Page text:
Letter from the editor: It’s time to give student reporters freedom to cover more ground

Letter from the editor: It’s time to give student reporters freedom to cover more ground

Zach Kaplan, iNews editor-in-chief

Muckraking (or hard-hitting reporting) has been a part of journalism since the beginning of time. From Louis D. Brandeis to Jacob Riis to Ida B. Wells, muckraking has served to hold politicians and systems of government accountable, usually resulting in more attention towards an issue or problem.

I thought about this while I was reading an article on the 74 Million, an education website, which showcased multiple examples of students who have been limited to writing for their school newspapers but also forced real change as a result of well-written, hard-hitting exposés. One student reporter in Louisville, Kentucky even caused the resignation of a state police commissioner over the fallout of an article that revealed police training slides contained quotes from Adolf Hitler and advocated for ‘ruthless’ violence. All of this led me to this conclusion: There’s no reason hard-hitting journalism should only exist at The New York Times and Chicago Tribune

Right now, from my three years being a high school journalist, I’ve noticed that too often, underfunded and abandoned high school newspapers has led to the silencing of the next generation of muckrakers. Even the student news outlets that publish often are limited to covering school sports events or other school news, and those that try to break outside that bubble are usually looked down upon or not taken seriously. While schoolwide coverage is good experience, and working for a school newspaper is a good resumé padder, it doesn’t adequately prepare the next generation of journalists for real-world reporting. 

To groom students my age with a knack for reporting and getting to the bottom of a story, student journalists need a seat at the table. 

I agree with the team at the 74 Million, that the first step needs to be passage in all 50 states of New Voices legislation, which gives all student journalists First Amendment rights and effectively undoes the restrictive ruling in the Supreme Court case Hazelwood v. Kuhlmeier, which paved the way for censorship in school publications.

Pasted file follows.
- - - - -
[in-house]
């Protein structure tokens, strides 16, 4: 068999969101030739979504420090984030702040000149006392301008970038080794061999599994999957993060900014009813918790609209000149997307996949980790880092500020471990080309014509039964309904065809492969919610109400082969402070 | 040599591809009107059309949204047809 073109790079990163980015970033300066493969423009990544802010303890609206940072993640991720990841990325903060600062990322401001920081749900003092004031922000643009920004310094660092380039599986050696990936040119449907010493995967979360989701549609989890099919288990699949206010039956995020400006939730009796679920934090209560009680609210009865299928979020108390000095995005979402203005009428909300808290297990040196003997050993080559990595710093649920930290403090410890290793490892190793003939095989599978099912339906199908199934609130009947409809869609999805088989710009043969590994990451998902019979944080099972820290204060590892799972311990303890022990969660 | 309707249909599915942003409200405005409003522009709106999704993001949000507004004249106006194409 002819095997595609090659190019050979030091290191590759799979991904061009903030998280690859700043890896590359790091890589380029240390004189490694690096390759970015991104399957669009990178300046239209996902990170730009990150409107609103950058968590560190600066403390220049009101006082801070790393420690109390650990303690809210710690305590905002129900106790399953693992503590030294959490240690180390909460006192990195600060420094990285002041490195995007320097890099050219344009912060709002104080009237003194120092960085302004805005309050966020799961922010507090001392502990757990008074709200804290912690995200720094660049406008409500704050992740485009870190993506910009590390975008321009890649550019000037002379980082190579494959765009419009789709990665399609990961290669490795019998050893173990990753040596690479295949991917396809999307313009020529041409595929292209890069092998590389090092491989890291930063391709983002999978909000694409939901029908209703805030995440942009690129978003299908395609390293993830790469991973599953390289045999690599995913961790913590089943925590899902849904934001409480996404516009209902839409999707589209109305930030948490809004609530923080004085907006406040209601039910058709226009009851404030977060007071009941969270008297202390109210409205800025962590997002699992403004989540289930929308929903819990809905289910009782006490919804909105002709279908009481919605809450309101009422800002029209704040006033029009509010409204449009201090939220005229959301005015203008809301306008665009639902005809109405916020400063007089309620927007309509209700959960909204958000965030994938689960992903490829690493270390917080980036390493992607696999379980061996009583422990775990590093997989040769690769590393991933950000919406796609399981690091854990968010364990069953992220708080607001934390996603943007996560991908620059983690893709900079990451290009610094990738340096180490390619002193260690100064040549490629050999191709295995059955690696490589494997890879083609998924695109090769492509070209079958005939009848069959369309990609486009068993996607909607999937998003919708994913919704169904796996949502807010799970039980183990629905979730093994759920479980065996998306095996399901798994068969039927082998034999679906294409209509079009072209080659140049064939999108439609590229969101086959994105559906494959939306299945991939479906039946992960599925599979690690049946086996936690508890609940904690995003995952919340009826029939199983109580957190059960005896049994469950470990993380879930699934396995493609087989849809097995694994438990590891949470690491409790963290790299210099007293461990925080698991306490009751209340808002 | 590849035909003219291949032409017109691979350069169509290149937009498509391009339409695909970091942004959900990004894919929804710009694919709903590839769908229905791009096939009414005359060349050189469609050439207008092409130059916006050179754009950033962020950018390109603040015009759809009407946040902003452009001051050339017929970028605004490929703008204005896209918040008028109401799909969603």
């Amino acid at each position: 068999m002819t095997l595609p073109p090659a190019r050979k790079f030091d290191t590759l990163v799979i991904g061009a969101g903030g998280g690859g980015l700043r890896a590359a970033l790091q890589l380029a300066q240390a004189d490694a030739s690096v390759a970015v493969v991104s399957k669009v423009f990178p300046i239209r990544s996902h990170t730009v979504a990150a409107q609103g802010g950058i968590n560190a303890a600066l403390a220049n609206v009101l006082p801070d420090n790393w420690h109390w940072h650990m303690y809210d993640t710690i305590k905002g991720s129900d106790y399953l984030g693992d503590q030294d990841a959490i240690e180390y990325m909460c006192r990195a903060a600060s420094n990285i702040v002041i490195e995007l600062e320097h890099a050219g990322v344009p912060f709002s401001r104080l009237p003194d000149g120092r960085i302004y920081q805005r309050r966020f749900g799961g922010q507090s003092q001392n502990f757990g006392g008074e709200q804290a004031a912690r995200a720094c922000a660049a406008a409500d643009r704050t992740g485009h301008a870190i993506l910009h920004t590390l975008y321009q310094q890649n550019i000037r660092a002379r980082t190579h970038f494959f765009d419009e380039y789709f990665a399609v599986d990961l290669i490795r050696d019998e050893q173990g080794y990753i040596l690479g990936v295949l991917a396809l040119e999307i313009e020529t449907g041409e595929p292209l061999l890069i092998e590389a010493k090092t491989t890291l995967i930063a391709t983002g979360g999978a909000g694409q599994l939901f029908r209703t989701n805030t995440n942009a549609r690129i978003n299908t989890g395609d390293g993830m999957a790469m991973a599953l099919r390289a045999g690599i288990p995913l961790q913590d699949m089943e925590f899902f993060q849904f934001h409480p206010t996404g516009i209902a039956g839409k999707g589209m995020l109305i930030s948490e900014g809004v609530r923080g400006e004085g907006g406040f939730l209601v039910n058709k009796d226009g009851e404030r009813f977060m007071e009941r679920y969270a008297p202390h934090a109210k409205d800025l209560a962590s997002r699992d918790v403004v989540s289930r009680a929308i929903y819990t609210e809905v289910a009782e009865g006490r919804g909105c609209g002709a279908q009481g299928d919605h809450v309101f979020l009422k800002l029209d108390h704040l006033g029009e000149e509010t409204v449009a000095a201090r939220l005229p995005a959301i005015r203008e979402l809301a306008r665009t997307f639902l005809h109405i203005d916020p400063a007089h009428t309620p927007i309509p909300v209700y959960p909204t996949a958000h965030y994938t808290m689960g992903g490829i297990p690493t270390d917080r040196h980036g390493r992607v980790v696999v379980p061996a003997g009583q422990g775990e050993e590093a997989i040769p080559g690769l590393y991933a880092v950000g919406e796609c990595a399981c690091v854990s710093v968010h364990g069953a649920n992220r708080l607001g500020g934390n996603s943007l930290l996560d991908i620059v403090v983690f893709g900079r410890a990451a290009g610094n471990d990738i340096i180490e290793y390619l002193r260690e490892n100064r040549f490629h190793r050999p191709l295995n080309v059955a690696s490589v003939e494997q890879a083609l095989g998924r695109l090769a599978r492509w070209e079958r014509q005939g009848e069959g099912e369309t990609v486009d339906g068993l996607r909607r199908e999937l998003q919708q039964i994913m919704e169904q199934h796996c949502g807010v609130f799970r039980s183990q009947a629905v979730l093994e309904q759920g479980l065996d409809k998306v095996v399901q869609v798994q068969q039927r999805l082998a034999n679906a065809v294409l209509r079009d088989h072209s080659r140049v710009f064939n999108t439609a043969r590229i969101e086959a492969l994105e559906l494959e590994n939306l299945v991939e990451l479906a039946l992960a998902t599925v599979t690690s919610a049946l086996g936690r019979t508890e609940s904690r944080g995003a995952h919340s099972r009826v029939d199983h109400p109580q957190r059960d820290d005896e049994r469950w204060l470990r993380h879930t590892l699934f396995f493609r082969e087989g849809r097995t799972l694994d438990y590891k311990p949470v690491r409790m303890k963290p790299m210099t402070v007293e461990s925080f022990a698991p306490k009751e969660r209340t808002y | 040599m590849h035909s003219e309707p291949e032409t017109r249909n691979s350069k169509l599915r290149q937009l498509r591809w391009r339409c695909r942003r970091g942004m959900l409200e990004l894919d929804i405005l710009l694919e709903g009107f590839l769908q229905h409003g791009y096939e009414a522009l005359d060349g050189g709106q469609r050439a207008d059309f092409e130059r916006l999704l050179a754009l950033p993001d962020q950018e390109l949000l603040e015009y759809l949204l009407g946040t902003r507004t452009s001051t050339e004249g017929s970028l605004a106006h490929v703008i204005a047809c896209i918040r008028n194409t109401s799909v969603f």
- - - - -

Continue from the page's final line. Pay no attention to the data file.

The limitations on access for student reporters is another reason important stories aren’t being covered. Some student journalists have felt ignored. For example, when some pressed their school’s administration on COVID-19 positive test results within each community, confirmations have been hard to get. Student journalists are often the only thing between the school and the community and in a pandemic, confirming no positive tests on the campus is information that everyone needs to know.  

Secondly, too often, student reporting is considered costly, burdensome and too much work for already-swamped students and faculty. To combat this, all public high schools should be required to teach journalism and should offer students access to a newspaper/news site. It slots in well with any English curriculum while also teaching high school students that they have a voice, and they can use it. Teaching deadlines, research, and how to find and analyze a source’s credibility can prove invaluable in the long run, especially in a time where media literacy is so needed.

Which is why I’m pleased to share that I’ve started the NYCOSE, or NYC Organization of Student Editors, a coalition of high school editors-in-chief that will meet monthly over Zoom to discuss the challenges facing student journalists today. When I was researching schools to reach out to, I was struck by how the media gap (schools that have a newspaper vs. schools that didn’t) reflects the ongoing disparities in our society, which is dismaying and worrisome to me. This reason alone convey show necessary it is for ALL student journalists–regardless of race, gender, class and sexual orientation, to have a seat at the table.

To get a better understanding of the issue, I reached out to three founding members of the coalition on what journalism means to them and why it’s so important that all student journalists have the freedom and access they deserve.

Nicole Meselsohn, the editor-in-chief of The Baysider newspaper at Bayside High School: “I think it’s important for journalism to be taught in high school because it opens students up to a new topic of interest for their future but also it would help them learn writing skills that will most definitely help them in any and all future endeavors.”

Wendolyn Duque, co editor-in-chief of the MVA Times, the student newspaper at Manhattan Village Academy: “Now more than ever students need to be taught ways to perceive the world so that they can then voice their complaints and be able to be part of change.”

Tigerlily Hopson, co editor-in-chief of East Sider News, the student news site at East Side Community High School: “Journalism gives students from every background and every walk of life a voice. It allows us to share our opinions and frustrations, and gives us a platform to highlight and uplift underrepresented stories.”

Ultimately, I find it dismaying that as many as 900,000 high school students in NYC don’t have access to a school newspaper, whether as a reader or as a writer, and only 30 of the 584 public high schools in the city attended the annual Baruch Journalism conference for high school students last year. That isn’t good, especially in a city where journalism is its lifeblood. I hope by creating this coalition, all of us will wake up to see the power of high school journalism.